Forget the Myth of Jesus

Discussion about the New Testament, apocrypha, gnostics, church fathers, Christian origins, historical Jesus or otherwise, etc.
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Peter Kirby
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Re: Forget the Myth of Jesus

Post by Peter Kirby »

Secret Alias wrote: Wed Feb 07, 2024 9:32 am Basically whatever I add to my own discussion is removed. IJBOL. I am getting the message. I will stay out of that discussion. Happy to help the forum in whatever way I can.
The whole thread has moved here now.

And, thank you. Your contributions to the forum have impressed me and continue to do so.
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DCHindley
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Re: Forget the Myth of Jesus

Post by DCHindley »

If Acts preceded the Letters of Paul, why has it not been transmitted that way?

Acts is always bound with the General Letters (James, Jude, 1-2 Peter, 1-2-3 John, text group "a"), never with the Paulines ("p") unless the ms has both "a" and "p." I think I had already posted a table with the statistics of text groups (e, a, p, r) in the various mss from Trobisch & TNT (some only have one text group, some have 2 or 3 or more, but almost always organized into text groups, not all mixed where the copyist might have felt a book *should* fit in relation to the others).

Any solution will have to deal with those groups, as that is how 98% of the mss grouped their content, with maybe 3 notable exceptions, which he attributes to personal archives rather than a mss tradition.

DCH
andrewcriddle
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Re: Forget the Myth of Jesus

Post by andrewcriddle »

spin wrote: Wed Feb 07, 2024 4:00 am
andrewcriddle wrote: Tue Feb 06, 2024 9:13 am I think Acts helps us to understand how Jews Greeks and Romans interacted in the mid 1st century. The 2nd century was different.
andrewcriddle wrote: Tue Feb 06, 2024 11:53 am It is the right sort of interaction for the period. E.G Roman citizenship is rather rare in the Eastern mediterranean and it is binary one has it in an all or nothing way. This is true for the 1st century but not the 2nd.

EDITED TO ADD

It may be a (very early) 2nd century text but it is based on 1st century material.
Am I mistaken in thinking that this all is argument (proof) by assertion?
For the claims about the history of Roman citizenship and other issues upon which I am relying see Roman Society and Law in the NT by AN Sherwin-White.

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Re: Forget the Myth of Jesus

Post by andrewcriddle »

Secret Alias wrote: Wed Feb 07, 2024 6:46 am How else is it justified? Let's be real here. Andrew knows that the Marcionites EXPLICITLY said Acts is a forgery. So it's not like we have to develop a comprehensive argument that the alleged "first century characteristics" MIGHT be false. Clearly Acts claims to be a "first century" document written from within the innermost circle of the apostle Paul. This is not inferred. The document's authenticity lives or dies by its claim to be written by someone in the first century. The Marcionites - On the True Faith, Adamantius - EXPLICITLY states in the third century that this claim is fake. So whatever arguments we cobble together in the modern era is necessarily bolstered by the witness of the followers of "Marcion." That's a compelling case against authenticity. How else is the witness of the Marcionites refuted when on top of the Marcionite witness Luke 1:2 is CLEARLY an echo of Papias? There is only answer. Andrew subscribes to the "only bad people forge texts" because he's hyper-suspicious of other alleged texts that look like they come from identifiable eras. If he was open to all texts being authentic, then he'd be consistent. He's not suspicious of Acts being a forgery because he believes that the author is a good person.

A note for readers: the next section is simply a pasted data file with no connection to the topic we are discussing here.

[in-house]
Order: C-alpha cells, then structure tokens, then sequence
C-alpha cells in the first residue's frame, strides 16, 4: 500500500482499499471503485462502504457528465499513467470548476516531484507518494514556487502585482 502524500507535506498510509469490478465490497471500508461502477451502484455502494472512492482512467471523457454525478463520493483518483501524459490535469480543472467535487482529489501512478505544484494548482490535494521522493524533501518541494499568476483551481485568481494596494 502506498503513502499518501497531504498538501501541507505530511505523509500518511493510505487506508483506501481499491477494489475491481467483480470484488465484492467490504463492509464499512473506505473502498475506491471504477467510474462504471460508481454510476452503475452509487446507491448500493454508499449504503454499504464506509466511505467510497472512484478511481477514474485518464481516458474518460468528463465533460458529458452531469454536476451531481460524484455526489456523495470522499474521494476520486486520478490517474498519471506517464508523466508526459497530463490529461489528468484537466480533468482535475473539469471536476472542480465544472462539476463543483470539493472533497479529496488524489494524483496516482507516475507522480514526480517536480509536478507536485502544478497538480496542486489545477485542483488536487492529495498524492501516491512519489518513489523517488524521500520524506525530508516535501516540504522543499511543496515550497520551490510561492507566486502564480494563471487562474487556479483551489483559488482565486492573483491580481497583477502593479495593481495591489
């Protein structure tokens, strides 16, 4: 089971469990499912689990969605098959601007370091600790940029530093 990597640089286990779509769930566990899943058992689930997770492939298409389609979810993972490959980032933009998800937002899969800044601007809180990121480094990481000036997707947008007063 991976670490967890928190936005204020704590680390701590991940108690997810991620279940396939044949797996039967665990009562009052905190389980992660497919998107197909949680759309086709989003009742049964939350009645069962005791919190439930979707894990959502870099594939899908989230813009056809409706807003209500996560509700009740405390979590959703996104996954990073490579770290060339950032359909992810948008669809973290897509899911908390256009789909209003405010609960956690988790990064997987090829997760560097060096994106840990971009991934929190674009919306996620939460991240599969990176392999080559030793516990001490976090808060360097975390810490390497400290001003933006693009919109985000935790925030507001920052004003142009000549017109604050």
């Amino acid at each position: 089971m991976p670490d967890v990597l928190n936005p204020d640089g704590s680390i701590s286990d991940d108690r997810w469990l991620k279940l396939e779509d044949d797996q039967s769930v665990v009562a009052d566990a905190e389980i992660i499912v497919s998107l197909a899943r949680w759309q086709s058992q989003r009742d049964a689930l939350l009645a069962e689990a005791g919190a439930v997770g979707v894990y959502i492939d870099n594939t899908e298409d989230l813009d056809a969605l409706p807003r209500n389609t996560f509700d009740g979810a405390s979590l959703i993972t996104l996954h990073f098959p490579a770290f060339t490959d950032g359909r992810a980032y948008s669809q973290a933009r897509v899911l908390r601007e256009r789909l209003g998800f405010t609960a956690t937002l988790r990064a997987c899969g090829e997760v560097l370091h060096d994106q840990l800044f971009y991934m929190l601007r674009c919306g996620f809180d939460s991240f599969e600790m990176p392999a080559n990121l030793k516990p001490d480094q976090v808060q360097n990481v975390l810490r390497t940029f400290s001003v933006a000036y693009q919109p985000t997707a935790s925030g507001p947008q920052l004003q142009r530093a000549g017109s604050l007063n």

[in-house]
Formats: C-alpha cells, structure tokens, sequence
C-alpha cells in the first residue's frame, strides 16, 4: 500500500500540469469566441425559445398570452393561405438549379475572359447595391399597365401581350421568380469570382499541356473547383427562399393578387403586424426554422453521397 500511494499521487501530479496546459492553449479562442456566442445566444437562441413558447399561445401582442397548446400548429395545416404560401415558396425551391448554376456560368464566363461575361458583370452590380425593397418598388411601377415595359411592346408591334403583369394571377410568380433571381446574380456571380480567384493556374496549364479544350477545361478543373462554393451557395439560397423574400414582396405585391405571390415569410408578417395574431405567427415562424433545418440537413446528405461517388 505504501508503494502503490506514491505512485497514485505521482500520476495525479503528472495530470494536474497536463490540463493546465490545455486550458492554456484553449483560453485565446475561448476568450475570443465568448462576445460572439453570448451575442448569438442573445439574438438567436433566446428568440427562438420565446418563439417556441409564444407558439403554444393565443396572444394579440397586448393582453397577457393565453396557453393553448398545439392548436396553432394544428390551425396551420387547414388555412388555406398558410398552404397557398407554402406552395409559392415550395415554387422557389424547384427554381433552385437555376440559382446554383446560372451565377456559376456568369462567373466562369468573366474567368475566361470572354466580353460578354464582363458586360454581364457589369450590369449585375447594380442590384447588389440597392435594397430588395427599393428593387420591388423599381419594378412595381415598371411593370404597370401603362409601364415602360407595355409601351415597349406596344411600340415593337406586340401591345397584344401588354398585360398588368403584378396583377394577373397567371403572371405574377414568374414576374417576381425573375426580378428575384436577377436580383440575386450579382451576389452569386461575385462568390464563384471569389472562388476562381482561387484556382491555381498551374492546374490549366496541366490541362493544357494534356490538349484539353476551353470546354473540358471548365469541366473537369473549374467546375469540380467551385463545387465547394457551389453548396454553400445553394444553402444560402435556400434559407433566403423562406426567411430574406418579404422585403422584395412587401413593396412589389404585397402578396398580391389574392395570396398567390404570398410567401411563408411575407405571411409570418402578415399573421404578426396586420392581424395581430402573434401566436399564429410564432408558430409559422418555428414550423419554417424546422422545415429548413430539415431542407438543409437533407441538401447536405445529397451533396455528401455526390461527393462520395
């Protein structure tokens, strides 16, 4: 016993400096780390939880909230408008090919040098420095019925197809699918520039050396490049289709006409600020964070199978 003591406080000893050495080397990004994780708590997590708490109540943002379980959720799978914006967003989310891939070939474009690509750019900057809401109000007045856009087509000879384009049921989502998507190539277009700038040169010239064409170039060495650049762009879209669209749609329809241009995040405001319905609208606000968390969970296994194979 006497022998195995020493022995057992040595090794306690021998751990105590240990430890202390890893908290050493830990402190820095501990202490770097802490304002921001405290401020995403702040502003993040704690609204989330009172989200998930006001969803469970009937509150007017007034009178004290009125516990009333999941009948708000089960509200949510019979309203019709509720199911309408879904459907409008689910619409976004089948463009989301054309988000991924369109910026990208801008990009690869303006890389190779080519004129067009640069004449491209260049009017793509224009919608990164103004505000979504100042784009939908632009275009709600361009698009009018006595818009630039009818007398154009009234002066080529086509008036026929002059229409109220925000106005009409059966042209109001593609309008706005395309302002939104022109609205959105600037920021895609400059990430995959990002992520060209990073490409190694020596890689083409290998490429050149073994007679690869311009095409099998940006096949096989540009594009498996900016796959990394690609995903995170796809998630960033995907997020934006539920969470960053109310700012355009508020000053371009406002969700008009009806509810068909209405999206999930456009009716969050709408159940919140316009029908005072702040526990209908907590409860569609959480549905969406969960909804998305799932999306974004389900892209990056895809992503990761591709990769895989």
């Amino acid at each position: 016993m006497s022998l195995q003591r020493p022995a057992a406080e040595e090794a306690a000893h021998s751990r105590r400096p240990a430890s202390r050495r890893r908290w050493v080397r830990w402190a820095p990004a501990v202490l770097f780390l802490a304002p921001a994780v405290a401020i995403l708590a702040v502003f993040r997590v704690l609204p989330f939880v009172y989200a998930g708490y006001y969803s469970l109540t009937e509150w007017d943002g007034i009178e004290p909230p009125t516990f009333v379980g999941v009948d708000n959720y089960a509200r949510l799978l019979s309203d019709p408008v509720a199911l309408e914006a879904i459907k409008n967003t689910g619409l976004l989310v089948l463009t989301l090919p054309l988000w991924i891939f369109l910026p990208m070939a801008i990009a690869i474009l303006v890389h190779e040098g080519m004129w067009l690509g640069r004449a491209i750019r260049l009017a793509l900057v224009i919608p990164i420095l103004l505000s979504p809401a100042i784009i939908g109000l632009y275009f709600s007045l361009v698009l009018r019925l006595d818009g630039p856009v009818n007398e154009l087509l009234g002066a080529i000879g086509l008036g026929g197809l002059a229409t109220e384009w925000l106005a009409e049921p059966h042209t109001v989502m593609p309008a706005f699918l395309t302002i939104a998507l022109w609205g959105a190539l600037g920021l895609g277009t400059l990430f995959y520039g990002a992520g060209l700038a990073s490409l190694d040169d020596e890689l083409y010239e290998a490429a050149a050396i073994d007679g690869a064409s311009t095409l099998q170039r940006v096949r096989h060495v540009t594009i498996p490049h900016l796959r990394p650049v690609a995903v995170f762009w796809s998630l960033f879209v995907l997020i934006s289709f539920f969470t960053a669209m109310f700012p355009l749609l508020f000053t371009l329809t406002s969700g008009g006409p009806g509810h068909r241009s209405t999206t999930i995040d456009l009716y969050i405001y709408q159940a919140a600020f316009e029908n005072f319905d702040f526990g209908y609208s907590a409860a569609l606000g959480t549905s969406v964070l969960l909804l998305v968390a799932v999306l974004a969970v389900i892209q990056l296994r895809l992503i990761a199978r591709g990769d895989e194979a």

Could we have the relevant citations from Adamantius about the Marcionite attitude to the Acts of the Apostles please ?
I'm not saying you are wrong but I'm unclear about just what the Marcionite position was on this point.
In particular did the Marcionites not only disagree with Acts but explicitly date it late ?

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Re: Forget the Myth of Jesus

Post by andrewcriddle »

Secret Alias wrote: Wed Feb 07, 2024 5:42 am Nope. I also thinks he assumes that the early Christians were incapable of manufacturing a text which deliberately imitated the "first century" characteristics he identified. Like God or the Holy Spirit would prevent such men from "making up things." That's what's really behind this silly notion. Bad people can forge documents. Good people, guided by truth, can only speak the truth. Luke seems to echo Papias's criticisms of Mark in his opening lines. But because "good people" say Luke was the ultimate authority on Paul, no point following up on the breadcrumbs that lead to a middle to late second century origin for the Lukan corpus. Trust the "good people" and you'll never go wrong. It's a first century document because "good people" tell us so.
I find dating Acts of the Apostles at around the same time as the Acts of Paul implausible.
Acts of the Apostles has real problems as an account of Paul but it is more in touch with the real Paul than is the Acts of Paul.

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Re: Forget the Myth of Jesus

Post by rgprice »

I'm quite confident that the first person parts of Acts come from an earlier source. The only real challenge I face is addressing how knowledge of this earlier source was lost. I don't think this is really too big a challenge, because it is clear that the church fathers actually knew far less about about the scriptures and the origins of Jesus worship than they claimed or believed. They are wrong about many, many things and clearly misunderstood many aspects of how the religion actually started and where the scriptures came from. However, it does seem a little odd that we don't have any indication from any source that there was an early narrative about Paul that preceded "Acts of the Apostles". It is also odd that Marcion's scriptures didn't include an Acts of the Apostle.